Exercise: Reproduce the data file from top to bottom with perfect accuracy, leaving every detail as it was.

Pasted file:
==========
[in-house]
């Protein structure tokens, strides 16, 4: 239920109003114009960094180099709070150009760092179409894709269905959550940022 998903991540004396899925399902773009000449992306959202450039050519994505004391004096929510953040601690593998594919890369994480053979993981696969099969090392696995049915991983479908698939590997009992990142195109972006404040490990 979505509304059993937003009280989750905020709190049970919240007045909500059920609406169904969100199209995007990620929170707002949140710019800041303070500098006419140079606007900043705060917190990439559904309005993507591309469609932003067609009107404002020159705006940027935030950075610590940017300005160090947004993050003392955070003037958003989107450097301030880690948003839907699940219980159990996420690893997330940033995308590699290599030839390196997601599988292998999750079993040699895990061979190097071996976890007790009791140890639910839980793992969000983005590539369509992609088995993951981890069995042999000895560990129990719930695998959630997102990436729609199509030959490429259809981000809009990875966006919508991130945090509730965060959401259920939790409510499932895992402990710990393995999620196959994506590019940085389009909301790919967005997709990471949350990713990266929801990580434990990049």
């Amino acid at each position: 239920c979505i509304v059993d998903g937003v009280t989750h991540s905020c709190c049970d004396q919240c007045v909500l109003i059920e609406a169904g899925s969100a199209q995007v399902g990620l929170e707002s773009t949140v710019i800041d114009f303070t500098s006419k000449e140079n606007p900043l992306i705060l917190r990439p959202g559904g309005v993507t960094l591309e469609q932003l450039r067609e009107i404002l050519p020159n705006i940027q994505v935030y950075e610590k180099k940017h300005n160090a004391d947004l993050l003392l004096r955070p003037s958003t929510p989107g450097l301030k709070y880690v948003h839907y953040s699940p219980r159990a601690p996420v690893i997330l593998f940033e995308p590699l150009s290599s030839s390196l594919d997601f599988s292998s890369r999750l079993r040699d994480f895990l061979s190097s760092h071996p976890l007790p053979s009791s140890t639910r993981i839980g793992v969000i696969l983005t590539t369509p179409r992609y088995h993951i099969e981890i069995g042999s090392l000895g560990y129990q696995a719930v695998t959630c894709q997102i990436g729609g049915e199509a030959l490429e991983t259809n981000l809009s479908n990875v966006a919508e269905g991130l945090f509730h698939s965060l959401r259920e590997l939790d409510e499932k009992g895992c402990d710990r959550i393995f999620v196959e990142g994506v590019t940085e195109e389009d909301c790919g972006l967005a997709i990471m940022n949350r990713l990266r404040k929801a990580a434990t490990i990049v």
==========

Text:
[in-house]
């Protein structure tokens, strides 16, 4: 239920109003114009960094180099709070150009760092179409894709269905959550940022 998903991540004396899925399902773009000449992306959202450039050519994505004391004096929510953040601690593998594919890369994480053979993981696969099969090392696995049915991983479908698939590997009992990142195109972006404040490990 979505509304059993937003009280989750905020709190049970919240007045909500059920609406169904969100199209995007990620929170707002949140710019800041303070500098006419140079606007900043705060917190990439559904309005993507591309469609932003067609009107404002020159705006940027935030950075610590940017300005160090947004993050003392955070003037958003989107450097301030880690948003839907699940219980159990996420690893997330940033995308590699290599030839390196997601599988292998999750079993040699895990061979190097071996976890007790009791140890639910839980793992969000983005590539369509992609088995993951981890069995042999000895560990129990719930695998959630997102990436729609199509030959490429259809981000809009990875966006919508991130945090509730965060959401259920939790409510499932895992402990710990393995999620196959994506590019940085389009909301790919967005997709990471949350990713990266929801990580434990990049």
């Amino acid at each position: 239920c979505i509304v059993d998903g937003v009280t989750h991540s905020c709190c049970d004396q919240c007045v909500l109003i059920e609406a169904g899925s969100a199209q995007v399902g990620l929170e707002s773009t949140v710019i800041d114009f303070t500098s006419k000449e140079n606007p900043l992306i705060l917190r990439p959202g559904g309005v993507t960094l591309e469609q932003l450039r067609e009107i404002l050519p020159n705006i940027q994505v935030y950075e610590k180099k940017h300005n160090a004391d947004l993050l003392l004096r955070p003037s958003t929510p989107g450097l301030k709070y880690v948003h839907y953040s699940p219980r159990a601690p996420v690893i997330l593998f940033e995308p590699l150009s290599s030839s390196l594919d997601f599988s292998s890369r999750l079993r040699d994480f895990l061979s190097s760092h071996p976890l007790p053979s009791s140890t639910r993981i839980g793992v969000i696969l983005t590539t369509p179409r992609y088995h993951i099969e981890i069995g042999s090392l000895g560990y129990q696995a719930v695998t959630c894709q997102i990436g729609g049915e199509a030959l490429e991983t259809n981000l809009s479908n990875v966006a919508e269905g991130l945090f509730h698939s965060l959401r259920e590997l939790d409510e499932k009992g895992c402990d710990r959550i393995f999620v196959e990142g994506v590019t940085e195109e389009d909301c790919g972006l967005a997709i990471m940022n949350r990713l990266r404040k929801a990580a434990t490990i990049v």